Riot police quell fan disorder at Marseille-Frankfurt match
MARSEILLE, France (AP) — Riot police intervened when opposing fans launched flares and fireworks at each other before kickoff of Marseille’s home game against Eintracht Frankfurt in the Champions League on Tuesday.
Other sections of the home crowd egged on their Marseille counterparts, with some cheering as flares and firecrackers landed in Frankfurt’s away section.
Similar incidents happened again late in the game with loud bangs drowning out several requests for calm over the stadium loudspeakers. Frankfurt’s traveling support of around 3,000 was held inside Stade Velodrome long after the German team’s 1-0 victory.
Frankfurt also issued a statement distancing itself from an alleged Nazi salute by a fan captured on video before the game.
“Eintracht Frankfurt stands for tolerance and diversity and takes a clear stance in the fight against racism, antisemitism and discrimination,” the team said. “The club distances itself clearly from the isolated incident before the UEFA Champions League game ... where one person performed a gesture understood to be a ‘Hitler salute.’ Antisemitic ideas are in stark contrast to the unequivocal and unshakeable values of the club and its roots.”
Frankfurt added that the fan “emphatically rejects the accusation of antisemitic intentions” and that the club will “thoroughly review this incident.”
Leading up to the match, a large-scale police operation successfully contained the risk of fan violence in the city itself. After a stadium brawl in Nice last week left dozens injured, authorities were on high alert for this match, classified as high risk.
Tensions were elevated by late Tuesday afternoon when dozens of police marched a group of Frankfurt hardcore fans — called “ultras” — numbering around 500 up a long road, where those with tickets were taken to the game in coaches under police escort. Those without tickets stayed on site at a fan zone with police nearby.
Earlier, Frankfurt ultras congregated in one of the city’s main squares with police blocking every entry point and preventing any ultras from leaving it until hundreds of riot police escorted them away at around 4:30 p.m. There was one brief skirmish with locals on the way.
Violent elements from Marseille and Frankfurt got into fan clashes last season, and vigilance was ratcheted up in France following last Thursday’s mass brawl between ultras from Nice and Cologne before a Europa Conference League game.
Marseille police said five arrests were made Monday night when large groups from Frankfurt and Marseille were narrowly prevented from confronting each other. Dozens of police vans were stationed around the city’s Old Port area with some armed police present. Frankfurt’s risk group was then held by police for several hours outside its hotel.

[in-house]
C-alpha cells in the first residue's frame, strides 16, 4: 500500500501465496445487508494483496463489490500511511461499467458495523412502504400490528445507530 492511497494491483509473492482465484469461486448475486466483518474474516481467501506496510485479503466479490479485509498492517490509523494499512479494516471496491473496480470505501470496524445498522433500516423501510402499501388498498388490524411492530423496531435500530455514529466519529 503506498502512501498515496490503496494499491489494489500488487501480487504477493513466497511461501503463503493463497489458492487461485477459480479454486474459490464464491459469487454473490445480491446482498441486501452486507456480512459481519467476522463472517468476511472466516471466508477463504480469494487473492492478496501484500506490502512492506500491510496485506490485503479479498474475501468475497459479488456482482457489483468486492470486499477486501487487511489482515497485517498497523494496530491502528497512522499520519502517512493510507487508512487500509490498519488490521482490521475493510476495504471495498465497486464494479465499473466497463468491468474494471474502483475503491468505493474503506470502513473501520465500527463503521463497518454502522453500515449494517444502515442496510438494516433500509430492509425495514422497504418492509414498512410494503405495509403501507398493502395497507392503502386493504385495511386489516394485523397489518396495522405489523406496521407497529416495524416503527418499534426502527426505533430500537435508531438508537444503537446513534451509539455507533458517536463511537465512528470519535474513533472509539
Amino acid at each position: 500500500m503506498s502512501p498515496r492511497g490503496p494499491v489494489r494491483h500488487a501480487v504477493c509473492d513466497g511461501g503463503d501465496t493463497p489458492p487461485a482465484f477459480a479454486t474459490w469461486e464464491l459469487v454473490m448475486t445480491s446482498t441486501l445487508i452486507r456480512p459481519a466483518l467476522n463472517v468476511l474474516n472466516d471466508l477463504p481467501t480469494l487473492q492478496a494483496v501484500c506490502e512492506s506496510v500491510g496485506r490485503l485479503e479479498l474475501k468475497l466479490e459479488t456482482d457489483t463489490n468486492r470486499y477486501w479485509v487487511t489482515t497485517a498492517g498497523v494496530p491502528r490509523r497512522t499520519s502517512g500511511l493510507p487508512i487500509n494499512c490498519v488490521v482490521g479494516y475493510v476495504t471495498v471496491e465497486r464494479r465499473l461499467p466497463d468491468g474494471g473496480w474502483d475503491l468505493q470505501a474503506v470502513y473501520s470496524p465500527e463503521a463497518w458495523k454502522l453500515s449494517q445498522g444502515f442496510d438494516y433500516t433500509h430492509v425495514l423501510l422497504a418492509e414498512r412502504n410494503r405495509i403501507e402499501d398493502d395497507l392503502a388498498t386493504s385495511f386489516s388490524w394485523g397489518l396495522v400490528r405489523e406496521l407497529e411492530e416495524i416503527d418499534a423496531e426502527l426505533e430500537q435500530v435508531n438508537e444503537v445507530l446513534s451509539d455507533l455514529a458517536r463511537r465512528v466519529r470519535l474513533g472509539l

It led Marseille midfielder Mattéo Guendouzi to call for calm before his team’s game.
“I hope there won’t be any disorder like we saw when Nice played Cologne,” he told France 3 television.
Away supporters from Frankfurt were told not to wear any club colors around the city before the game and a prefectural decree partially banned alcohol sales from 2 p.m. Tuesday until kickoff at 9 p.m. This was not adhered to, however, and German fans were drinking throughout the day.
Similar preventative measures had failed to prevent huge brawls outside Stade Velodrome when Dutch club Feyenoord visited Marseille last season, because hundreds of Feyenoord hooligans traveled without tickets with the intention of fighting. They did not wear club colors and gathered in big numbers.
Marseille’s Old Port area is accustomed to soccer violence.
It was the scene of rampaging battles when Russian hooligans attacked English fans drinking around its many cafes at the European Championship in 2016, in scenes resembling fights between English hooligans and local gangs from Marseille during the 1998 World Cup.
With its myriad of side streets and alleyways that peel away from the port to the stadium itself, Marseille is very difficult to police.
Clashes can happen the night before the game itself, when there are less police. Marseille ultras fought violently with counterparts from Lazio late at night in 2018, and did so last season against fans of Feyenoord and Greek side PAOK Thessaloniki.
A match was halted at Stade Velodrome last September after fans clashed when Marseille played Turkish club Galatasaray.
In April, Greek ultras from PAOK numbering around 200 managed to arrive in coaches despite agreed restrictive measures such as police checkpoints.
PAOK clashed with Marseille’s ultras and the police the day before the game and inside the stadium. Local ultras even tried attacking PAOK’s ultras at their hotel.
The violence in Marseille continued in May when Feyenoord came for the Europa Conference League semifinal return leg, some hooligans arriving two days before. Their hooligan group, among the most violent in Europe, numbered 400.
Before that game, they fought Marseille’s ultras outside the stadium several times. Marseille groups then attacked riot police afterward, as they did after the Galatasaray match, in an attempt to reach ultras held back inside the stadium by police.
Frankfurt’s hooligan element, known as “Brigade Nassau,” has long been active and clashed with rivals from Polish club Lech Poznan in what appeared to be a pre-arranged meet on Aug. 24. Poznan’s hooligan element stopped off in Germany on the way to a game in Luxembourg against Dudelange.
Frankfurt’s hooligans have previously brawled with established hooligan groups like Zenit St. Petersburg’s “Music Hall” in pre-arranged fights or been involved in forest fights with rivals from Cologne and other German groups.
Before last season’s Europa League semifinal, there were clashes around Frankfurt with supporters from West Ham.
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